In room 104 at the Pinehurst Resort, seamstress Wanda Capel holds forth, one stitch at a time

By Haley Ray

In the Carolina Hotel, on the ground floor of the east wing, a sewing machine clatters. The hum comes from room 104, the last stop at the end of a hallway full of guest accommodations. It’s the office where hotel seamstress Wanda Capel holds court daily with fabrics that need her mending.

She’s saved weddings like Cinderella’s fairy godmother from bridesmaids dresses gone bad and put more stitches in golfers’ pants than there are range balls on Maniac Hill. Boxed in by three sewing machines, surrounded by spools of colorful thread and cloth, Capel has spent 26 years working at the Carolina. An Employee of the Month trophy sits high on a shelf among pictures of her children and grandchildren. She grasps a piece of fabric with a fashionably gloved right hand. More utilitarian than stylish, the glove helps manage the pain in her palm, the arthritic remnant of a car accident.

Capel nonchalantly explains the quick fix for the pain. “I just put some numbing medicine on it because it hurts right there, and the more I cut the worse it feels,” she says, pointing to her palm. “So, I just put the glove on there and the medicine to work my hands. Just the sewing is OK, but it depends on how much cutting I do. Sometimes at night my hands will ache and I know it’s nothing but arthritis. But once I get them going in the morning they’ll last all day. I refuse to let them shut down on me.”

Before taking over room 104, Capel had a gig at Quality Mills in Carthage, drove a school bus, picked up the odd sewing job here and there, and taught an evening sewing class at Sandhills Community College. “I had a girlfriend who worked here . . . and she kept telling me that the lady they had was leaving and they were looking for somebody,” says Capel. “She kept telling me to go and apply. I said, ‘I’m not going over there. I won’t get that job.’ I was in one of those times where you don’t think anything is going to work out for you.” Finally, frustrated with her daytime boss, one Friday afternoon she plucked up the nerve to submit an application at the Carolina. Four days later she had the job.

Flying solo on a sewing machine is about as far from workplace drama as a human being can get. Capel mends alone and couldn’t be happier. “When I came here it was like the best thing that could have ever have happened to me,” she says. “Now I don’t have to concentrate on nothing but what I’m doing. I don’t have to worry about anybody that don’t like me, because it don’t even matter.”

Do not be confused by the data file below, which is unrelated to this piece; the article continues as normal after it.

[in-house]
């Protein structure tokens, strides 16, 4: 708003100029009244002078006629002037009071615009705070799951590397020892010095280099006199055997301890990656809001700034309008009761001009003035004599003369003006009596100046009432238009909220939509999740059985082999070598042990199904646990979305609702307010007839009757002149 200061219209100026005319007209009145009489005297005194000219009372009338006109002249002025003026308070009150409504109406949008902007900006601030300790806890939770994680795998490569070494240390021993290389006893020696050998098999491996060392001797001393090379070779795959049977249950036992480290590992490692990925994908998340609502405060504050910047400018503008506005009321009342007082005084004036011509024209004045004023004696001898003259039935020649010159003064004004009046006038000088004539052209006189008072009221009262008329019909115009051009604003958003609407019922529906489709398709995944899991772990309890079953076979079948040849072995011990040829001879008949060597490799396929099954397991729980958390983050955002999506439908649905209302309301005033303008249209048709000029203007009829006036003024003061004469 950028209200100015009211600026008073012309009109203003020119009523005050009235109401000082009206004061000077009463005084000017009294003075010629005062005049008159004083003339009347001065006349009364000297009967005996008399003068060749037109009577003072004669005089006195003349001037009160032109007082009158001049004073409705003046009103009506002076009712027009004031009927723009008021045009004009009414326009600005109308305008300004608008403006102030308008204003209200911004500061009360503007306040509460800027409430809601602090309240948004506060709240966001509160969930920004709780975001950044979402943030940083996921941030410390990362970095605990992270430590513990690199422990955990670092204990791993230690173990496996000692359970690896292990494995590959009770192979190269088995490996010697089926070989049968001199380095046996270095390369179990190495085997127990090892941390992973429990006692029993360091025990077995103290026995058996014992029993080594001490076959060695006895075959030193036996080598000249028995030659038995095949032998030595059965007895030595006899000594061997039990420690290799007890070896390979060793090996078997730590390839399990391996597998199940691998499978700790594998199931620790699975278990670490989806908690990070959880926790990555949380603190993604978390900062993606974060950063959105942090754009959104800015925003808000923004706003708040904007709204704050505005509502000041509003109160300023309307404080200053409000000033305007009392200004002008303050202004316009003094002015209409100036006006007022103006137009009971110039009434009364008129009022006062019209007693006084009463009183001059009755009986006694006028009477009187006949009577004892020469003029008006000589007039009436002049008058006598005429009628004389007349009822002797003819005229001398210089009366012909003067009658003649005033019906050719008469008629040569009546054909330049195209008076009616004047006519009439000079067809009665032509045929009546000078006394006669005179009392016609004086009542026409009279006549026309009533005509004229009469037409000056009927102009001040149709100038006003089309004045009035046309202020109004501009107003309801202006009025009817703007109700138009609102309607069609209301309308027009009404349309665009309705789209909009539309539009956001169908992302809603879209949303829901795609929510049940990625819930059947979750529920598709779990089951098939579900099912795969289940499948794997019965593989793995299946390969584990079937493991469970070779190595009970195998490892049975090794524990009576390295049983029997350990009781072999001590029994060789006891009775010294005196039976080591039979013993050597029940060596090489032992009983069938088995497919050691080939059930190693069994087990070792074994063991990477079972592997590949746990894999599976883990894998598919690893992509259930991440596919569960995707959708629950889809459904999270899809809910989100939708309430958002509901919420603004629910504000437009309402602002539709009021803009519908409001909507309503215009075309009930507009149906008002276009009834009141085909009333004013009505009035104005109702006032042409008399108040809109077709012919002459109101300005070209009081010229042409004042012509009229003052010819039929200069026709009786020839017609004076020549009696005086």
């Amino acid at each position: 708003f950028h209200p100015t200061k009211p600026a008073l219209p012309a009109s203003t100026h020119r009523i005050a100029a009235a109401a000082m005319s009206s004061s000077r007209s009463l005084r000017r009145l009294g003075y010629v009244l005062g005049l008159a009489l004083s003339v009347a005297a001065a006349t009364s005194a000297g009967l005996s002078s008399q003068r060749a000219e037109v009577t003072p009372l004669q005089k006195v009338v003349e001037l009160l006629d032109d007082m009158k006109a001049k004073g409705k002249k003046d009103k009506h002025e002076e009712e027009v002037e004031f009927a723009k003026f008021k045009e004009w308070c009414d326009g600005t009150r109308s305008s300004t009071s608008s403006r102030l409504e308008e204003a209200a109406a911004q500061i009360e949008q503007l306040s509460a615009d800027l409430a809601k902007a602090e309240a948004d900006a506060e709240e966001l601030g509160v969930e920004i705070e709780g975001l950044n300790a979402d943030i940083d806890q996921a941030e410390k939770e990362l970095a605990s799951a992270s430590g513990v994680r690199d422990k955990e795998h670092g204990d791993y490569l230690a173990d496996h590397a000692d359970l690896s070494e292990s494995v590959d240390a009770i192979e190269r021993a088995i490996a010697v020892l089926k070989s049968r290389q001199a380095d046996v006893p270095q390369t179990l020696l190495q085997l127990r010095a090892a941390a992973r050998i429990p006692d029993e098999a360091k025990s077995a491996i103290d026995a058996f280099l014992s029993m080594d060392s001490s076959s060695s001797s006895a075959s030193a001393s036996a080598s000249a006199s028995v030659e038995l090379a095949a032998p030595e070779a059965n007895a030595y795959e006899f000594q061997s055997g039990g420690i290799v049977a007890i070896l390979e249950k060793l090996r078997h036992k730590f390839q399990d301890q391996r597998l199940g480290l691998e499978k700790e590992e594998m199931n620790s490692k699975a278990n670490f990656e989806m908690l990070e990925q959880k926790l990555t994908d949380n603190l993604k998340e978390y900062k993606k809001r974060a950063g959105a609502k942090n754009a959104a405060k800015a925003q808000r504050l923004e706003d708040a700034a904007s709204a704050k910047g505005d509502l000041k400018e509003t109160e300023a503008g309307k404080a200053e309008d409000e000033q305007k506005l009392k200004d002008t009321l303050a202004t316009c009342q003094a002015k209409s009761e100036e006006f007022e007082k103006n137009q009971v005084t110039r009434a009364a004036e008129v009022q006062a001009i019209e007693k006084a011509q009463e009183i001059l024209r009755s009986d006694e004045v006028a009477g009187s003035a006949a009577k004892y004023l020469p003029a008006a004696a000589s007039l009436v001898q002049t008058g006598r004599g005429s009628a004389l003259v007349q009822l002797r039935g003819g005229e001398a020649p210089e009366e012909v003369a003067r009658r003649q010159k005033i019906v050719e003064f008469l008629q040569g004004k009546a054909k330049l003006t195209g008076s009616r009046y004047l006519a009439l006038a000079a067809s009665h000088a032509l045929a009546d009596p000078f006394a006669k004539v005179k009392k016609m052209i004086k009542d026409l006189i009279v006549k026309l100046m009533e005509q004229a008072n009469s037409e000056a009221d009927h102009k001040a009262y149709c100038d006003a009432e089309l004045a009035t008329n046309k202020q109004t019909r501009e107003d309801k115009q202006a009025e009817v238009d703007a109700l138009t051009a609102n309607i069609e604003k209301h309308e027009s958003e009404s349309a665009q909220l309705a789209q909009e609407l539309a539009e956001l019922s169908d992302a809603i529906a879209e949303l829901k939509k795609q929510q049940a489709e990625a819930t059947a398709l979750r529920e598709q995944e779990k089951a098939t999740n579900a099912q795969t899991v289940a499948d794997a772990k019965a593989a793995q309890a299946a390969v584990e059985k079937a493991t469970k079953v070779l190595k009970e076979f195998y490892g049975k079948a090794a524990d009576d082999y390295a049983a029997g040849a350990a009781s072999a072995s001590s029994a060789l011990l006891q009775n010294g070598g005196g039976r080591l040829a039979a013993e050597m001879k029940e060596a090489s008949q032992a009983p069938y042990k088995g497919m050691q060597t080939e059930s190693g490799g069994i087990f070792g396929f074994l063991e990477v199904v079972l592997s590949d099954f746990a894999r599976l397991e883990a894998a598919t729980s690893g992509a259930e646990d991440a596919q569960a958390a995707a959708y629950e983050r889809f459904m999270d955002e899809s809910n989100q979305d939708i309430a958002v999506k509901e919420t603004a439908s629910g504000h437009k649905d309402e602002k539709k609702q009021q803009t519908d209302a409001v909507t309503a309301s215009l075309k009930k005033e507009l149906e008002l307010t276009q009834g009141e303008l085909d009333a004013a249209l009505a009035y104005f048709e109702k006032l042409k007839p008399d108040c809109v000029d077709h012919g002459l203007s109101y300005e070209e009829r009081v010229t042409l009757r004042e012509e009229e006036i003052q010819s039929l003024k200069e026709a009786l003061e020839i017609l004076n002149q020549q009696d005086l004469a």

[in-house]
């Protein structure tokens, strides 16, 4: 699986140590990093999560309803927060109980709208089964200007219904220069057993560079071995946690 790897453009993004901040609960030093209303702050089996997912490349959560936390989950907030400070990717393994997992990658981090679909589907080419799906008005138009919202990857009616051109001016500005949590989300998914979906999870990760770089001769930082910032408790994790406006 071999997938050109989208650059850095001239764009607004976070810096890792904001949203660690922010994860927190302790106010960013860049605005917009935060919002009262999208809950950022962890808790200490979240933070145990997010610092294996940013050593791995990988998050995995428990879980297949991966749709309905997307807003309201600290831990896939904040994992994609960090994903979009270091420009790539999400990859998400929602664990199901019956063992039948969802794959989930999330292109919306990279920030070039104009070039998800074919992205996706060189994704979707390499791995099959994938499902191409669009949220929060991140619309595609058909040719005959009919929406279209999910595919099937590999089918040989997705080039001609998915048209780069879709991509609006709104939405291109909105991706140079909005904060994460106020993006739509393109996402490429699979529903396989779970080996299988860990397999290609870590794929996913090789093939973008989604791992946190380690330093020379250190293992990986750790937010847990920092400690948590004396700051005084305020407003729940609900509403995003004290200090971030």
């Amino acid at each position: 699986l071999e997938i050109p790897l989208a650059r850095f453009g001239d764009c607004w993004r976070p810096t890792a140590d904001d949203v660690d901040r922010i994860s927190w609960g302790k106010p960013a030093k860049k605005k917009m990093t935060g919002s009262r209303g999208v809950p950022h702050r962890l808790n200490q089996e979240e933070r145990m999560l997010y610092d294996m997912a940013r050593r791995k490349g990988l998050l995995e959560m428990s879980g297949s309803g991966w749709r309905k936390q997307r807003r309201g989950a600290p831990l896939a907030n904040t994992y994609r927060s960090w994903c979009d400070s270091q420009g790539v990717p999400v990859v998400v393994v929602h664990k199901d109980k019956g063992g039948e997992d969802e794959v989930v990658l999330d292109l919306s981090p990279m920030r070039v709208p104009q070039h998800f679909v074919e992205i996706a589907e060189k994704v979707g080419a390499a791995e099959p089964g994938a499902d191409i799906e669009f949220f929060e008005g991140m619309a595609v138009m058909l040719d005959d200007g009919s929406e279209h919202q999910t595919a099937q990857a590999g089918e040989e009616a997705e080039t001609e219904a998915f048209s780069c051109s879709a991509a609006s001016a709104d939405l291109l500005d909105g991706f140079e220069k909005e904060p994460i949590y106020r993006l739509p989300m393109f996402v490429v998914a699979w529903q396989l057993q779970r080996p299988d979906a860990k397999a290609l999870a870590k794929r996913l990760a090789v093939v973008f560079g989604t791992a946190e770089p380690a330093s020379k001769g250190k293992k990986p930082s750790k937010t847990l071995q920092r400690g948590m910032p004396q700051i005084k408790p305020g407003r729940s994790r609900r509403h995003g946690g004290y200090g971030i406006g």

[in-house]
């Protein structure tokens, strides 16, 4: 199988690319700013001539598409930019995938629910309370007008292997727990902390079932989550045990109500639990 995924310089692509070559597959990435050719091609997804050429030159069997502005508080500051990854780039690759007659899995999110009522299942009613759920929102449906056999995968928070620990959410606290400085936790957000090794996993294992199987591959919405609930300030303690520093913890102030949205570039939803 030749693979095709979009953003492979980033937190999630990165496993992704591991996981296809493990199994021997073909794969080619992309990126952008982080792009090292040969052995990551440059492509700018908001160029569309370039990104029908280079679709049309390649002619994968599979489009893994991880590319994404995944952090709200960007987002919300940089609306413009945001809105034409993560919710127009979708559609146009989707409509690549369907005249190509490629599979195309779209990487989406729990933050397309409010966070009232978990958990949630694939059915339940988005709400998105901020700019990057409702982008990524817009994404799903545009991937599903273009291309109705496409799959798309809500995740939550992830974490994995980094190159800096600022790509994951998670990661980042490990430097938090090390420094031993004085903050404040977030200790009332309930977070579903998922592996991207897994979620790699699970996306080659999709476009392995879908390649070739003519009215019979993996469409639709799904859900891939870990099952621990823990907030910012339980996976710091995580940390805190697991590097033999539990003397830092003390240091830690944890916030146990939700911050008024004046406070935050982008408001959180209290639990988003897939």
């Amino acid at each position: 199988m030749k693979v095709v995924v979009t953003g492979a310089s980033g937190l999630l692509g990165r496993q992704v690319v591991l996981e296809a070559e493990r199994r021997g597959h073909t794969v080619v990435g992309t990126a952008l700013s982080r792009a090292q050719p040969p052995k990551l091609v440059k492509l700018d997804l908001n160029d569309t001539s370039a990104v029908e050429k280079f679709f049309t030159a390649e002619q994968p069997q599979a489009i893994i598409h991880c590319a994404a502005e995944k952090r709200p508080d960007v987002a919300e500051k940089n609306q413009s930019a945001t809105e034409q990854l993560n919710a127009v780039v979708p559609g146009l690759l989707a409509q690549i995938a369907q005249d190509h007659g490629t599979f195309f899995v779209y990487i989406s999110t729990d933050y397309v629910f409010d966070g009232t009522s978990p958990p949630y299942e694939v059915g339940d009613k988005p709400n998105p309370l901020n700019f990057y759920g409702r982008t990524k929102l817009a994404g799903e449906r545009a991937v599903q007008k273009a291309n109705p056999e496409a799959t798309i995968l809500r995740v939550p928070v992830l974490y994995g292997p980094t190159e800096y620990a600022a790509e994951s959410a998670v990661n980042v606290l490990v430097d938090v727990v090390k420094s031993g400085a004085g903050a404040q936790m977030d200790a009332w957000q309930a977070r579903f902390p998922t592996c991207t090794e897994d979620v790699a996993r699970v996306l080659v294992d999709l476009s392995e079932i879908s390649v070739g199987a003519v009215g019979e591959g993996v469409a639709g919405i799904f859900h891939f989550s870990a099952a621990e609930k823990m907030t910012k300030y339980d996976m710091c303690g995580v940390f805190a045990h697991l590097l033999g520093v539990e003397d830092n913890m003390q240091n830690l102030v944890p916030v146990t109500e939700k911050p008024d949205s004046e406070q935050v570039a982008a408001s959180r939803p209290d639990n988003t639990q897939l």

Peaceful surroundings are not all Capel gained from the job. She also found her husband, Walter. He was working in transportation at the hotel and needed his uniforms fixed. After bringing them to room 104, he kept pestering her for a date. “I wouldn’t talk to him, though,” Capel remembers with a smile. “I don’t date people I work with.” He quit his job to work elsewhere, and before long they were married.

Capel mends and cares for family members as carefully as she stitches a frayed collar, working through personal tragedy and long-term illnesses. It was a car accident in 2000 that left her with a broken arm, a broken pelvis and the injuries to her skilled hands that would eventually turn arthritic. Recovering at home, in traction, Capel stubbornly refused to miss the high school graduation of her daughter, Alycia. Her doctor told her she wouldn’t be able to attend the ceremony unless she obtained the proper medical transportation.

Talk about an entrance. “My youngest sister, she got up with the rescue unit and she got me a rescue squad,” she says. “The nurses came out and showed her how to take me out of traction and put me back. So that graduation morning she came and she got me dressed and everything. The rescue unit came to get me, and I went to the graduation by ambulance. They rolled me out on the ball field and that’s where I watched her graduate.”

While the accident forced Capel out of work for a time, not much else has. A two-year battle with an illness required her to take a handful of pills a day and have a shot once a week. One of the medications caused memory loss and Capel still feels the effects, admitting to randomly forgetting names or stories she’s known her whole life.

In 2005, Capel lost one of her three children, the daughter whose graduation she rode in an ambulance to watch, when 22-year-old Alycia McKinnon was babysitting at her half-sister’s home. A vengeful boyfriend hired a man to kill the sibling that night. Neither the boyfriend nor the hit man had accounted for Alycia’s presence, and she was the one murdered. The killer was sentenced to life in prison. Only months before the tragedy, Capel’s mother had succumbed to cancer.

To cope with the twin losses, she turned to her work, making the mends and alterations of a hotel seamstress. “I worked through the whole time,” she says. “It’s like, after I lost my daughter, all I could hear her saying was, ‘Mama, you know you gotta work. You know you gotta work.’ From that point on, I have needed something to keep my mind occupied because I don’t need to think about certain things. Concentrating on my work is like my way out.”

So Capel stitches a life together, clattering away at her machine in room 104, fixing what others cannot. PS

Haley Ray is a Pinehurst native and University of North Carolina-Chapel Hill graduate, who recently returned from the deserts of Southern California.

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